Turning self-checkout in retail into a reality
We’ve all been there. You’re in a hurry but need to grab something from a store. It should be a case of you’re in and out before you know it. But instead there’s lines at every checkout and they’re not even moving quickly. You sigh and give it – it’s going to have to wait.
It’s a familiar story right? And it’s damaging for everyone; you’ve had a terrible experience and the store has lost a sale. No one wins. The good news is it doesn’t have to be like this.
Self-checkout in retail is easier to implement than many people think.
It’s often associated with grocery stores and – while this is where it’s used most – more and more retailers are looking to enhance the experience they give their customers by making self-checkout a reality.
Not only is it a vital tool in the quest for no queues in physical stores, it also frees up store associates and turns them into sales representatives. When they’re not stuck behind a checkout, store associates are able to spend more time helping and serving customers, delivering a better experience.
Self-checkout has been a huge success in the food industry for nearly ten years now and customers are ready to see more self-checkout options in every store they visit.
In this article, we’ll show you:
- What retailers are the best fit for self-checkout
- What’s required for self-checkout to work
- The benefits retailers have seen from implementing self-checkout
What kind of retailers is self-checkout suitable for?
Let’s be clear from the start, self-checkout isn’t for everyone. However, for many, it’s the perfect way to eliminate long lines and free up store staff to focus on the customer experience instead. It also can help reduce costs as the number of POS in use can be adjusted to reflect seasonal changes and it can increase the average order value per receipt.
So who is it for?
It’s not something sector specific, instead you should ask yourself, does self-checkout fit with the experience we want to give our customers and the buyer journey?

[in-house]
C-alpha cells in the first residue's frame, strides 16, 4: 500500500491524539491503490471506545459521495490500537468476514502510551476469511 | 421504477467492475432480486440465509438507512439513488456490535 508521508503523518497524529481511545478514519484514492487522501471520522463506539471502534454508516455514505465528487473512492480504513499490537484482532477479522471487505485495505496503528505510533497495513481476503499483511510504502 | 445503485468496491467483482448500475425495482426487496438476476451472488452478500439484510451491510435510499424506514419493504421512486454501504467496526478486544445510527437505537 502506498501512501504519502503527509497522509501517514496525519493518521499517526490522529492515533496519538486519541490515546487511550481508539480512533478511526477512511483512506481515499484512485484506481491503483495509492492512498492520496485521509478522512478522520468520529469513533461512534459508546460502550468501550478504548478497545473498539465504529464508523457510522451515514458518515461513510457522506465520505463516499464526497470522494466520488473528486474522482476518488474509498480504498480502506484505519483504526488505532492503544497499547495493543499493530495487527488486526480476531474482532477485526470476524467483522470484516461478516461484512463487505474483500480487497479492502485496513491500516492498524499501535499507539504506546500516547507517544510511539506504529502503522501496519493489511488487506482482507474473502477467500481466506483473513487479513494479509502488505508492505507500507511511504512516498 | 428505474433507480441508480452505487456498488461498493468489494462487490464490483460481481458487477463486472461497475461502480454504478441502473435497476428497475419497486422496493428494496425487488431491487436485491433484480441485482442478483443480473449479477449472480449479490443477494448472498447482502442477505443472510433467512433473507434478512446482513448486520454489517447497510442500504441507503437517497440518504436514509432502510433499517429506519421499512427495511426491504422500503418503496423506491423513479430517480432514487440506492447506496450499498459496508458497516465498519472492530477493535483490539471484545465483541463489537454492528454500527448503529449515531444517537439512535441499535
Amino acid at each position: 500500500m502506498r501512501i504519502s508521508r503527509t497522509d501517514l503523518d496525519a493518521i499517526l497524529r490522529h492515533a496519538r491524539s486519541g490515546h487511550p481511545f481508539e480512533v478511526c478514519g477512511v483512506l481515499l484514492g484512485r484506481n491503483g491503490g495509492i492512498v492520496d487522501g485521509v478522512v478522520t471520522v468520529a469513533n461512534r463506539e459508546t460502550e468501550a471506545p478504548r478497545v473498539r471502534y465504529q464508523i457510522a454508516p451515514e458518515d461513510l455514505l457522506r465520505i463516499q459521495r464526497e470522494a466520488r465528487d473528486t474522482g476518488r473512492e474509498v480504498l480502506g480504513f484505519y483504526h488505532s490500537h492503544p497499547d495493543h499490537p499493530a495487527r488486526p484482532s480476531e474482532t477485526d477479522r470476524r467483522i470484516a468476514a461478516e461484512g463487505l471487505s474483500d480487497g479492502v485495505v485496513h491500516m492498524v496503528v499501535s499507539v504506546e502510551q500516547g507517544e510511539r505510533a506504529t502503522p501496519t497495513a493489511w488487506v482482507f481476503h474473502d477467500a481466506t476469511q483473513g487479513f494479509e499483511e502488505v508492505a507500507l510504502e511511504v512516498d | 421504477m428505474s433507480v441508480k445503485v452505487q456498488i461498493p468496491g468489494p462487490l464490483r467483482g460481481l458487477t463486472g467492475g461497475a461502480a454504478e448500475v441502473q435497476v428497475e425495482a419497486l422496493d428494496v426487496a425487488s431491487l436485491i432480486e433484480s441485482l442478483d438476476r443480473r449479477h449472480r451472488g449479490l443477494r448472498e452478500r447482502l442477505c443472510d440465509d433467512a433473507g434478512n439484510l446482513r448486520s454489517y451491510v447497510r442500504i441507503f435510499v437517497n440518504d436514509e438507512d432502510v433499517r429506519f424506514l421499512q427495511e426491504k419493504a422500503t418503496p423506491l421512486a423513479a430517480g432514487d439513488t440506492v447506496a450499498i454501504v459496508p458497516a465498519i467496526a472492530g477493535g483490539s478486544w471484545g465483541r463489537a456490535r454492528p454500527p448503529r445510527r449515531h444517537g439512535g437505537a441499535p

Depending on your product range, target customers and store set up, self-checkout could very easily elevate your in-store journey. A self-checkout option, or self-checkout as the primary checkout option, should, in practice, be suitable for all retailers.
Here’s the questions we think you should ask yourself to find out if it’s suitable for your business:
Do you need to remove security tags?
If you sell products with security tags, you need to offer a way for your customers to remove the tags without any hassle. This is also one of the reasons why self-checkout is more often found in stores that offer a price point at a lower to mid range, where security tags aren’t an issue.
Do you have easily scannable barcodes?
For a quick and easy checkout experience, scannable barcodes are recommended. If your product range lacks barcodes, your customers will have to search for the product in the POS interface – this is, of course, not a problem if you have an intuitive POS but it will definitely prolong the checkout process and remove the advantage offered by self-checkout.
Is your store space suitable?
One of the main reasons for retailers to implement self-checkouts is the reduction of queues – but to succeed in this quest you need to have a space near the exit/entrance that’s suitable for multiple self-checkout stalls that don’t interfere with the natural flow of customers in the store.
Do you have suitable hardware?
You’ll need a lightweight POS setup that doesn’t look or feel cumbersome or out of its element when used as a self-checkout format. There should be an option to use a scanner so your customers can easily add and edit products in the shopping cart. Our recommendation is to use a flexible and durable scanner that allows for a vast amount of customers to handle it without any breakage.